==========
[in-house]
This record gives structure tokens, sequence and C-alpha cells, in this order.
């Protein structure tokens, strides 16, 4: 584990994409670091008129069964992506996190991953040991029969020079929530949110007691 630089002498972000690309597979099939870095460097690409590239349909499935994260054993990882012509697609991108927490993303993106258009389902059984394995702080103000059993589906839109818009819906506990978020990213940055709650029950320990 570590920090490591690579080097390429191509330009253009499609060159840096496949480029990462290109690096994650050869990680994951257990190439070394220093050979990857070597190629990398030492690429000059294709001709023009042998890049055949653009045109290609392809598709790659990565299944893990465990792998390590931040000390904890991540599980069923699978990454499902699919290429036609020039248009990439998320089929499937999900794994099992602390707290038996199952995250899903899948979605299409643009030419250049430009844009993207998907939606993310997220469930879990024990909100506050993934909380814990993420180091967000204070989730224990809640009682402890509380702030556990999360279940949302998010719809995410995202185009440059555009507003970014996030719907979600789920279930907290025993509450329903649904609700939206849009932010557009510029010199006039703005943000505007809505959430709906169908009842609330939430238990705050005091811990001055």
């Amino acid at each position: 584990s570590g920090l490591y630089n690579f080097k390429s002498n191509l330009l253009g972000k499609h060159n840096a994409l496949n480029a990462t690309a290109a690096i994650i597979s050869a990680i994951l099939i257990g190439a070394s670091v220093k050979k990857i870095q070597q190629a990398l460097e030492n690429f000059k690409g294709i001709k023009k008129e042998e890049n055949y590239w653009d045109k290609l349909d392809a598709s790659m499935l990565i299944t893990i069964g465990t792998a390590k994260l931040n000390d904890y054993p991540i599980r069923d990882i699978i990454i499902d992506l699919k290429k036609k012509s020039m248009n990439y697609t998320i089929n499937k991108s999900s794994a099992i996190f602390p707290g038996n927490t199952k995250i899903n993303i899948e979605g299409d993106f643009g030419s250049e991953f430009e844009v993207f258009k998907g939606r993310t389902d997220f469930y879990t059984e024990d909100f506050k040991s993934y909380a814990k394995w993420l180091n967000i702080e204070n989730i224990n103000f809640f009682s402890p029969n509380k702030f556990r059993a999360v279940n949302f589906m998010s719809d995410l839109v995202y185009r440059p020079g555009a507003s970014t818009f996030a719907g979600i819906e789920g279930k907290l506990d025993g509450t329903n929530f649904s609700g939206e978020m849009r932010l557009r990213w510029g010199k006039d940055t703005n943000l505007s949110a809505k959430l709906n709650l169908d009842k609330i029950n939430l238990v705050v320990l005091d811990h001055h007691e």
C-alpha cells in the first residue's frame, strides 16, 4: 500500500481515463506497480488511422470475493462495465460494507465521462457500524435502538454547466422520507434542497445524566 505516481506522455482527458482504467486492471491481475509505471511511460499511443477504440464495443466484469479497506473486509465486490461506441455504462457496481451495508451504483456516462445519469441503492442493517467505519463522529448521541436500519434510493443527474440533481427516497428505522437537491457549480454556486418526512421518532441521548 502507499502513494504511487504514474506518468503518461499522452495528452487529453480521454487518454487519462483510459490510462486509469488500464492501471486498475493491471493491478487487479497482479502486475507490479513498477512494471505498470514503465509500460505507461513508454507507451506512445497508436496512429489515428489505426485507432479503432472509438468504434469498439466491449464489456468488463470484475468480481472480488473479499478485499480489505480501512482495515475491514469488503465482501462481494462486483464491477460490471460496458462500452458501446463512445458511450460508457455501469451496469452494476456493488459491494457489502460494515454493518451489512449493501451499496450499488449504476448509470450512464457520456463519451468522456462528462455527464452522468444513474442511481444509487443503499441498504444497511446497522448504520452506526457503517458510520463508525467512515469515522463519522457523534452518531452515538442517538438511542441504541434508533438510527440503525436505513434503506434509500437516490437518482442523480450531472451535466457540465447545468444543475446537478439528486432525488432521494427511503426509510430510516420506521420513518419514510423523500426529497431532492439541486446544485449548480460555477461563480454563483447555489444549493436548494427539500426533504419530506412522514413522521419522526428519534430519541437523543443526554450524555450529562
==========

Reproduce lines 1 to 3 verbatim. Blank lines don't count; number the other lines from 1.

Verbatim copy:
[in-house]
This record gives structure tokens, sequence and C-alpha cells, in this order.
């Protein structure tokens, strides 16, 4: 584990994409670091008129069964992506996190991953040991029969020079929530949110007691 630089002498972000690309597979099939870095460097690409590239349909499935994260054993990882012509697609991108927490993303993106258009389902059984394995702080103000059993589906839109818009819906506990978020990213940055709650029950320990 570590920090490591690579080097390429191509330009253009499609060159840096496949480029990462290109690096994650050869990680994951257990190439070394220093050979990857070597190629990398030492690429000059294709001709023009042998890049055949653009045109290609392809598709790659990565299944893990465990792998390590931040000390904890991540599980069923699978990454499902699919290429036609020039248009990439998320089929499937999900794994099992602390707290038996199952995250899903899948979605299409643009030419250049430009844009993207998907939606993310997220469930879990024990909100506050993934909380814990993420180091967000204070989730224990809640009682402890509380702030556990999360279940949302998010719809995410995202185009440059555009507003970014996030719907979600789920279930907290025993509450329903649904609700939206849009932010557009510029010199006039703005943000505007809505959430709906169908009842609330939430238990705050005091811990001055």